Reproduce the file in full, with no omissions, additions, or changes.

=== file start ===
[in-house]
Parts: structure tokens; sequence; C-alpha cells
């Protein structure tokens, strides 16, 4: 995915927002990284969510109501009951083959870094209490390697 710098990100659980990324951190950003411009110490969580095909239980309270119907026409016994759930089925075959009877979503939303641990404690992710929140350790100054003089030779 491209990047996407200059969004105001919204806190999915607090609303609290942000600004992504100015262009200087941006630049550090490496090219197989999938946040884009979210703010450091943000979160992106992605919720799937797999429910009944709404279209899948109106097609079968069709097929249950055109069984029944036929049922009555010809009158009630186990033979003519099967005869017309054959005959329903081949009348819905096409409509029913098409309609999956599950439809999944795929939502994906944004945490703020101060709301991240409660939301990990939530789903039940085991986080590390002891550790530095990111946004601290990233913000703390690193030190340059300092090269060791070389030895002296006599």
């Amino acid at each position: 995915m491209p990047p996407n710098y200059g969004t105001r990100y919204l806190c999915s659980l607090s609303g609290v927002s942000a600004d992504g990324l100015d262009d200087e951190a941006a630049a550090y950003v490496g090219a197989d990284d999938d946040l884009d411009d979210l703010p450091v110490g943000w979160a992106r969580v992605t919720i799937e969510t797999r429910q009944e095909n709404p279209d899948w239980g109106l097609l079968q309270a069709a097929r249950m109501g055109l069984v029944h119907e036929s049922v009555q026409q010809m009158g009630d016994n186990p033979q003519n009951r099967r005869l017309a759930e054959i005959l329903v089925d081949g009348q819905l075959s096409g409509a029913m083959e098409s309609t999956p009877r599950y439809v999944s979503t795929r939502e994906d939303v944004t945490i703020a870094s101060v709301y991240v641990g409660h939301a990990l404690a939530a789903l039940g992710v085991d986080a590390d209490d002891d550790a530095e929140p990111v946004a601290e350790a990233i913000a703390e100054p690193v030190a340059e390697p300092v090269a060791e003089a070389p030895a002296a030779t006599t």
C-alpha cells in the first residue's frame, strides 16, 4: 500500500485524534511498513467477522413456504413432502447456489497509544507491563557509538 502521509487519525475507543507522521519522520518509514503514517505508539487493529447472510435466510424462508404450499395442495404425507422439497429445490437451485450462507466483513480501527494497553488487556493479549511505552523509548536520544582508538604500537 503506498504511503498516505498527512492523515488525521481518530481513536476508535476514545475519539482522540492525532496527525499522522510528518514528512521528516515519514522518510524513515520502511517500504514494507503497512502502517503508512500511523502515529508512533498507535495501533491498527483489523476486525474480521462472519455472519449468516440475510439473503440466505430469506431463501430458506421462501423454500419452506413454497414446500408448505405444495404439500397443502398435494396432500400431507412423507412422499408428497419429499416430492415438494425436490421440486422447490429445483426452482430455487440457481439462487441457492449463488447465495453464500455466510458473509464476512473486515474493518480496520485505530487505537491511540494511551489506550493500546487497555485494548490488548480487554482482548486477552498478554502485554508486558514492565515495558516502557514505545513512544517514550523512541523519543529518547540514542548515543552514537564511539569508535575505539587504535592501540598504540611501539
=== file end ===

[in-house]
Parts: structure tokens; sequence; C-alpha cells
């Protein structure tokens, strides 16, 4: 995915927002990284969510109501009951083959870094209490390697 710098990100659980990324951190950003411009110490969580095909239980309270119907026409016994759930089925075959009877979503939303641990404690992710929140350790100054003089030779 491209990047996407200059969004105001919204806190999915607090609303609290942000600004992504100015262009200087941006630049550090490496090219197989999938946040884009979210703010450091943000979160992106992605919720799937797999429910009944709404279209899948109106097609079968069709097929249950055109069984029944036929049922009555010809009158009630186990033979003519099967005869017309054959005959329903081949009348819905096409409509029913098409309609999956599950439809999944795929939502994906944004945490703020101060709301991240409660939301990990939530789903039940085991986080590390002891550790530095990111946004601290990233913000703390690193030190340059300092090269060791070389030895002296006599």
């Amino acid at each position: 995915m491209p990047p996407n710098y200059g969004t105001r990100y919204l806190c999915s659980l607090s609303g609290v927002s942000a600004d992504g990324l100015d262009d200087e951190a941006a630049a550090y950003v490496g090219a197989d990284d999938d946040l884009d411009d979210l703010p450091v110490g943000w979160a992106r969580v992605t919720i799937e969510t797999r429910q009944e095909n709404p279209d899948w239980g109106l097609l079968q309270a069709a097929r249950m109501g055109l069984v029944h119907e036929s049922v009555q026409q010809m009158g009630d016994n186990p033979q003519n009951r099967r005869l017309a759930e054959i005959l329903v089925d081949g009348q819905l075959s096409g409509a029913m083959e098409s309609t999956p009877r599950y439809v999944s979503t795929r939502e994906d939303v944004t945490i703020a870094s101060v709301y991240v641990g409660h939301a990990l404690a939530a789903l039940g992710v085991d986080a590390d209490d002891d550790a530095e929140p990111v946004a601290e350790a990233i913000a703390e100054p690193v030190a340059e390697p300092v090269a060791e003089a070389p030895a002296a030779t006599t």
C-alpha cells in the first residue's frame, strides 16, 4: 500500500485524534511498513467477522413456504413432502447456489497509544507491563557509538 502521509487519525475507543507522521519522520518509514503514517505508539487493529447472510435466510424462508404450499395442495404425507422439497429445490437451485450462507466483513480501527494497553488487556493479549511505552523509548536520544582508538604500537 503506498504511503498516505498527512492523515488525521481518530481513536476508535476514545475519539482522540492525532496527525499522522510528518514528512521528516515519514522518510524513515520502511517500504514494507503497512502502517503508512500511523502515529508512533498507535495501533491498527483489523476486525474480521462472519455472519449468516440475510439473503440466505430469506431463501430458506421462501423454500419452506413454497414446500408448505405444495404439500397443502398435494396432500400431507412423507412422499408428497419429499416430492415438494425436490421440486422447490429445483426452482430455487440457481439462487441457492449463488447465495453464500455466510458473509464476512473486515474493518480496520485505530487505537491511540494511551489506550493500546487497555485494548490488548480487554482482548486477552498478554502485554508486558514492565515495558516502557514505545513512544517514550523512541523519543529518547540514542548515543552514537564511539569508535575505539587504535592501540598504540611501539